New moms probably don’t need reminding that newborns eat every few hours. As you feel yourself turning into a sleep-deprived zombie, you may start to wonder: How much should I sleep if I’m breastfeeding? Will all these wakeful nights affect your supply? Experts agree that while sleep may be harder than ever to come by, it’s still an important part of keeping a new mom healthy.
“Sleep is a hot commodity in the first few days and weeks after birth, especially when breastfeeding,” Maureen McCormick IBCLC, lactation coordinator at Northwell Health in New York City, tells Romper.
“Rest, decreased stress, and staying hydrated are all important factors in making and keeping a milk supply. But this is tricky, because the best way to make milk is to remove it often. Mothers should try to rely on short periods of rest throughout the day while feeding frequently in the beginning.”
McCormick adds that breastfeeding moms should ask for a lot of nighttime support from their partners or family members visiting to help out in the early days. Also, steal sleep wherever you can.
“Since Mom is the only one making the milk, support persons should do everything else in the beginning, like change, swaddle, burp, and soothe. Don’t look for long stretches of sleep; instead, take advantage of the short time in between feeds and rest. Once milk is established, try and offer more feeds during the day and in the evenings.”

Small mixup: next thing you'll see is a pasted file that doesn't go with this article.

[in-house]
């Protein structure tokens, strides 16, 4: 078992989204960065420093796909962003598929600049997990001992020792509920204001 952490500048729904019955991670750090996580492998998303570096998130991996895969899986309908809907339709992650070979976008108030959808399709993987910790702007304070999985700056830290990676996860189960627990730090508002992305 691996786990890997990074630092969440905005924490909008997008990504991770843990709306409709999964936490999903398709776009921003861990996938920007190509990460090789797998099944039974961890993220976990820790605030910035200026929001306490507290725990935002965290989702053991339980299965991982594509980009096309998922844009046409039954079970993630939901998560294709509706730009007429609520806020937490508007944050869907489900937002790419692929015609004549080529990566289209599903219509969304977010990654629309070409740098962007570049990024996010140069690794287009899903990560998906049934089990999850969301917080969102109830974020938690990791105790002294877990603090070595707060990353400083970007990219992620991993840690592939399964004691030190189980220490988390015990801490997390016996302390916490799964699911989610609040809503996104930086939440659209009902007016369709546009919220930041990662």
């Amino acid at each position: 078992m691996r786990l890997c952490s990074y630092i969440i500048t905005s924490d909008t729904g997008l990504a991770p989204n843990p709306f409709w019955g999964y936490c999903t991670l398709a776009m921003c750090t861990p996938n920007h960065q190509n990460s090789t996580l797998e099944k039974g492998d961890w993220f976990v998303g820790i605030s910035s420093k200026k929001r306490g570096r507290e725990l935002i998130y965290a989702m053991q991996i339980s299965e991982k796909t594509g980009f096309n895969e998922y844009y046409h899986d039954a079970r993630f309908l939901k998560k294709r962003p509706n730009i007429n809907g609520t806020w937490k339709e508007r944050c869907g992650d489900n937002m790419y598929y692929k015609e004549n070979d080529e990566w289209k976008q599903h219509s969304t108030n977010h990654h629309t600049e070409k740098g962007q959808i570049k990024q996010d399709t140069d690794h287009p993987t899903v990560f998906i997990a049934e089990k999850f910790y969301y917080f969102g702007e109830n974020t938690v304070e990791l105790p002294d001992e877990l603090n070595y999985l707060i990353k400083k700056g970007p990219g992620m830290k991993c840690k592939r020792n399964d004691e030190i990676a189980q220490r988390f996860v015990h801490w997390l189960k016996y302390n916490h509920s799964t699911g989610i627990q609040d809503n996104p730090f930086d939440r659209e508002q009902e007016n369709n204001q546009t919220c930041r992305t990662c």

Timothy J. Rafael, M.D., board-certified OB-GYN, tells Romper that while sleep is obviously important, not getting enough of it won’t tank your milk supply.
“Overall, sleep experts agree that adults need seven to nine hours of sleep per night, and if you say that number to a nursing patient, she’s probably going to laugh at you in that she may not be getting nearly enough,” he says. “Regardless of breastfeeding, lack of sleep is a major stress for the mother and the mother’s partner in any pregnancy. As far as trying to maintain adequate milk production, the big thing is adequate caloric intake. The patient should be eating a well-balanced diet from 2,000 to 2,200 calories a day, and constantly expressing breast milk. Pumping or manual expression will maintain that milk supply as opposed to being concerned if you’re not getting 7 hours of sleep a night.”
If you’re a breastfeeding mama who desperately wants to sleep through the night, Rafael says not to fall into a common myth that switching to formula will give you more rest. Babies have to eat regardless of what they’re consuming, so it’s more about asking for help from those around you.
“Keep where the baby is sleeping right next to your bed. If possible, take daytime naps if you’re able to. Also, have partner assistance over the course of the night where a woman can pump and maybe have a continued period of sleep, and her partner and she can alternate nights as far as feeding. We’ve found there’s no evidence switching to formula improves maternal sleep, and the data we have suggests formula feeding doesn’t equate to moms sleeping more at night. They’re doing something amazing for their child and patients should be offered all the encouragement and support they need.”
Maureen McCormick, BSN, IBCLC, lactation coordinator at Northwell Health in New York City